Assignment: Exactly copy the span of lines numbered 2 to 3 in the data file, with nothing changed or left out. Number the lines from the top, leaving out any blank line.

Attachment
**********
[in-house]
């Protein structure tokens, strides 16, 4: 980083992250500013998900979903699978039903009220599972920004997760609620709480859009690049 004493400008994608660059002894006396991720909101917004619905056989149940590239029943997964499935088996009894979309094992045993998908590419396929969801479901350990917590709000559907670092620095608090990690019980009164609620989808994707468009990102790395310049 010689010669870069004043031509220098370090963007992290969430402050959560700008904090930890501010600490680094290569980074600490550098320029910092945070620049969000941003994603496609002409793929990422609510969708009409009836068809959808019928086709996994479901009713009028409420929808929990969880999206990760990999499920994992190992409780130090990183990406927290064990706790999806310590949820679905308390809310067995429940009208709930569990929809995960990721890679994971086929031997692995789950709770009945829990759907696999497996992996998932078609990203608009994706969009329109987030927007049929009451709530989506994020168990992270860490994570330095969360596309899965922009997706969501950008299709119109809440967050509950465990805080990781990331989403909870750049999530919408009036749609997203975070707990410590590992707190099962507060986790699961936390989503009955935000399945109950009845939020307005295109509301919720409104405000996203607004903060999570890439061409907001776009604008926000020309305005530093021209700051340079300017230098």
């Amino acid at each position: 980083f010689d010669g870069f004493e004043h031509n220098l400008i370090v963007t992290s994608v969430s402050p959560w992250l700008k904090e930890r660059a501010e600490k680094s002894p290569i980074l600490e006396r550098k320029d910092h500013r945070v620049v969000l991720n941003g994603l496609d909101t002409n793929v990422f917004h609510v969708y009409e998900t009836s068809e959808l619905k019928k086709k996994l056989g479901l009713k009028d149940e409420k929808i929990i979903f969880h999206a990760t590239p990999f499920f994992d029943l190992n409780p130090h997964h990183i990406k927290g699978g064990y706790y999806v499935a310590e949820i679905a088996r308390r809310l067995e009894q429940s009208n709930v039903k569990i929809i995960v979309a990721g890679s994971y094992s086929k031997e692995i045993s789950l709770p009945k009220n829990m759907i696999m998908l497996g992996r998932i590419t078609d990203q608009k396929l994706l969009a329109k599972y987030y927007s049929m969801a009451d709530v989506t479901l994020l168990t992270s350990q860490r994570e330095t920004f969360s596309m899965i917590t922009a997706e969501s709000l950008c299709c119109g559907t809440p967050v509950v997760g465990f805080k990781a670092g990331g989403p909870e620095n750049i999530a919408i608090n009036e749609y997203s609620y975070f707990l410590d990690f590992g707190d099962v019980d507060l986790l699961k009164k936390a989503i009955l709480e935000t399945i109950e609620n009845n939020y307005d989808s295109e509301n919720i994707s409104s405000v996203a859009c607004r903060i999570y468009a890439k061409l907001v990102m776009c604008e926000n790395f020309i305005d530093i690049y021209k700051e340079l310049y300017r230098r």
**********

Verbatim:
């Protein structure tokens, strides 16, 4: 980083992250500013998900979903699978039903009220599972920004997760609620709480859009690049 004493400008994608660059002894006396991720909101917004619905056989149940590239029943997964499935088996009894979309094992045993998908590419396929969801479901350990917590709000559907670092620095608090990690019980009164609620989808994707468009990102790395310049 010689010669870069004043031509220098370090963007992290969430402050959560700008904090930890501010600490680094290569980074600490550098320029910092945070620049969000941003994603496609002409793929990422609510969708009409009836068809959808019928086709996994479901009713009028409420929808929990969880999206990760990999499920994992190992409780130090990183990406927290064990706790999806310590949820679905308390809310067995429940009208709930569990929809995960990721890679994971086929031997692995789950709770009945829990759907696999497996992996998932078609990203608009994706969009329109987030927007049929009451709530989506994020168990992270860490994570330095969360596309899965922009997706969501950008299709119109809440967050509950465990805080990781990331989403909870750049999530919408009036749609997203975070707990410590590992707190099962507060986790699961936390989503009955935000399945109950009845939020307005295109509301919720409104405000996203607004903060999570890439061409907001776009604008926000020309305005530093021209700051340079300017230098």
């Amino acid at each position: 980083f010689d010669g870069f004493e004043h031509n220098l400008i370090v963007t992290s994608v969430s402050p959560w992250l700008k904090e930890r660059a501010e600490k680094s002894p290569i980074l600490e006396r550098k320029d910092h500013r945070v620049v969000l991720n941003g994603l496609d909101t002409n793929v990422f917004h609510v969708y009409e998900t009836s068809e959808l619905k019928k086709k996994l056989g479901l009713k009028d149940e409420k929808i929990i979903f969880h999206a990760t590239p990999f499920f994992d029943l190992n409780p130090h997964h990183i990406k927290g699978g064990y706790y999806v499935a310590e949820i679905a088996r308390r809310l067995e009894q429940s009208n709930v039903k569990i929809i995960v979309a990721g890679s994971y094992s086929k031997e692995i045993s789950l709770p009945k009220n829990m759907i696999m998908l497996g992996r998932i590419t078609d990203q608009k396929l994706l969009a329109k599972y987030y927007s049929m969801a009451d709530v989506t479901l994020l168990t992270s350990q860490r994570e330095t920004f969360s596309m899965i917590t922009a997706e969501s709000l950008c299709c119109g559907t809440p967050v509950v997760g465990f805080k990781a670092g990331g989403p909870e620095n750049i999530a919408i608090n009036e749609y997203s609620y975070f707990l410590d990690f590992g707190d099962v019980d507060l986790l699961k009164k936390a989503i009955l709480e935000t399945i109950e609620n009845n939020y307005d989808s295109e509301n919720i994707s409104s405000v996203a859009c607004r903060i999570y468009a890439k061409l907001v990102m776009c604008e926000n790395f020309i305005d530093i690049y021209k700051e340079l310049y300017r230098r």